NASA has been carrying out experiments on Kilopower — a small nuclear reactor that can generate a reliable power stream — to provide safe energy in abundance to carry out manned as well as unmanned missions.
Around 10 kilowatts of electrical power can be provided by this space fission power system. This amount of power can be enough for running two average households for at least a span of 10 years, NASA revealed in a statement on Friday.
According to a report by Business Standard, four Kilopower units can provide enough power to establish an extraterrestrial outpost.
"We want a power source that can handle extreme environments. Kilopower opens up the full surface of Mars, including the northern latitudes where water may reside," stated Lee Mason, NASA's Principal Technologist for power and energy storage.
"On the Moon, Kilopower could be deployed to help search for resources in permanently shadowed craters," Mason added.
Power is one of the most crucial resources that astronauts would require if they go on a space mission to the Moon, Mars or beyond.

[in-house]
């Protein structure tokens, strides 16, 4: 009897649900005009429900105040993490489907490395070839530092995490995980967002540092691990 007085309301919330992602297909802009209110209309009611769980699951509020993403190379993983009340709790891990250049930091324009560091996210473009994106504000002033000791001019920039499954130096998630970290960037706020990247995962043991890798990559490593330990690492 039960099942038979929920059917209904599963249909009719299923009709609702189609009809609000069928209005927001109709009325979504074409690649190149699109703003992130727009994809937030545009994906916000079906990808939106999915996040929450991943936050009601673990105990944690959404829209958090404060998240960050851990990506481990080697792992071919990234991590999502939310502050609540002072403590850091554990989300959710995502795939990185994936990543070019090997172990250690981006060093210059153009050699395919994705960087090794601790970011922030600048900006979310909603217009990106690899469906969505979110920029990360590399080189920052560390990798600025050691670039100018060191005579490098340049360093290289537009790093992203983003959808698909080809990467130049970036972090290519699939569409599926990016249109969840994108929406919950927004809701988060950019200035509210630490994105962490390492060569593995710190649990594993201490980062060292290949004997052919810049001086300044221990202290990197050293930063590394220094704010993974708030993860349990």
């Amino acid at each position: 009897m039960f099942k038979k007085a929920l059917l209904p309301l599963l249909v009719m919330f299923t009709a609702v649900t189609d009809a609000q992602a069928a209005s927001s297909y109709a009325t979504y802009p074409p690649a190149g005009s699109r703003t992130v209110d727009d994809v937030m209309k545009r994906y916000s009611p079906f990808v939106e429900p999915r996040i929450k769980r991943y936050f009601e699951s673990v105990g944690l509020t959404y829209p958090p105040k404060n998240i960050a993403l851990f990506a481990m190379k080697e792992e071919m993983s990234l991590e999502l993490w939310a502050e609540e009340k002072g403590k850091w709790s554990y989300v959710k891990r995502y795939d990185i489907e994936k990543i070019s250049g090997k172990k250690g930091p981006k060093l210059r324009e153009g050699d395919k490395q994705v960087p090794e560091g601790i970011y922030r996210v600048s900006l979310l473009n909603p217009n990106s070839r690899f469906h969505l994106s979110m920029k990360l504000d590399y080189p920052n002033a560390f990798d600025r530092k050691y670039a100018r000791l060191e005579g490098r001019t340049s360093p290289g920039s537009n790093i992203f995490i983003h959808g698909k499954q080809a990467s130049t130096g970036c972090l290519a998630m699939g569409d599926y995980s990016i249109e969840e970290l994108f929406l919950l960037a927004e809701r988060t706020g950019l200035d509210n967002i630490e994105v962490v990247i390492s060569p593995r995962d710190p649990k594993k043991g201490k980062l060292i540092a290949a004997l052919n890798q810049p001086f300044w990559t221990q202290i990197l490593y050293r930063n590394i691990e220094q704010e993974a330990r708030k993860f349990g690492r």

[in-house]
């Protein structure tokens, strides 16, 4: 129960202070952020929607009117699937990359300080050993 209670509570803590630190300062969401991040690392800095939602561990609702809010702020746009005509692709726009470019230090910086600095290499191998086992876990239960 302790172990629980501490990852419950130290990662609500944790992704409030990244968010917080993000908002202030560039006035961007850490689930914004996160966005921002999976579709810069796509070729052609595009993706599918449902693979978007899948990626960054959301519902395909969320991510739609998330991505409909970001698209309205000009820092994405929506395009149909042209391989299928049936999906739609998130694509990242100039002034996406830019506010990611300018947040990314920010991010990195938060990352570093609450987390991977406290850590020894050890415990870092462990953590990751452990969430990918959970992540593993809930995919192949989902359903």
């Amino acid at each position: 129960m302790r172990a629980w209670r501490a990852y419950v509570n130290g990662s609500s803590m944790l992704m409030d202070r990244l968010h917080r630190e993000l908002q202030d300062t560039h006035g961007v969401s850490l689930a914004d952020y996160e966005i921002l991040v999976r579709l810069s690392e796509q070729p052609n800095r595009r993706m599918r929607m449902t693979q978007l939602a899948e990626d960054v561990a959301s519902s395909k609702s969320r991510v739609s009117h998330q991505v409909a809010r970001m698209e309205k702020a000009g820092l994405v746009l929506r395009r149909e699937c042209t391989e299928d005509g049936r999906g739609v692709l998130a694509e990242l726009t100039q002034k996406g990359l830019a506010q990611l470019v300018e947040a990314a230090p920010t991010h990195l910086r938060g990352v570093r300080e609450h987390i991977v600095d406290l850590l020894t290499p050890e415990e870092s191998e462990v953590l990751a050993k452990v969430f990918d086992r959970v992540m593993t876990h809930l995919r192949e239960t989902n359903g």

An efficient and dependable power system will be crucial for everyday requirements of the astronauts, like oxygen, water, electricity and other objectives of the mission such as carrying out experiments and even producing fuel for the long journey home.
When it comes to the Red Planet, solar power would vary over the seasons, and the Martian dust storms can last for months. The cold lunar night prevails on the moon for 14 Earth days.
NASA's Glenn Research Centre collaborated with NASA's Marshall Space Flight Centre and the Los Alamos National Laboratory to design and developed prototype power system.
This prototype power system was shipped by NASA's Glenn from Cleveland to the Nevada National Security Site (NNSS) in late September. The cohort of researchers at the NNSS started conducting tests on the reactor core.
The team will be connecting the power system to the core and begin end-to-end checkouts this month, revealed Marc Gibson, the Kilopower lead engineer, Business Standard reported.
"The experiments should conclude with a full-power test lasting approximately 28 hours in late March," a NASA statement stated.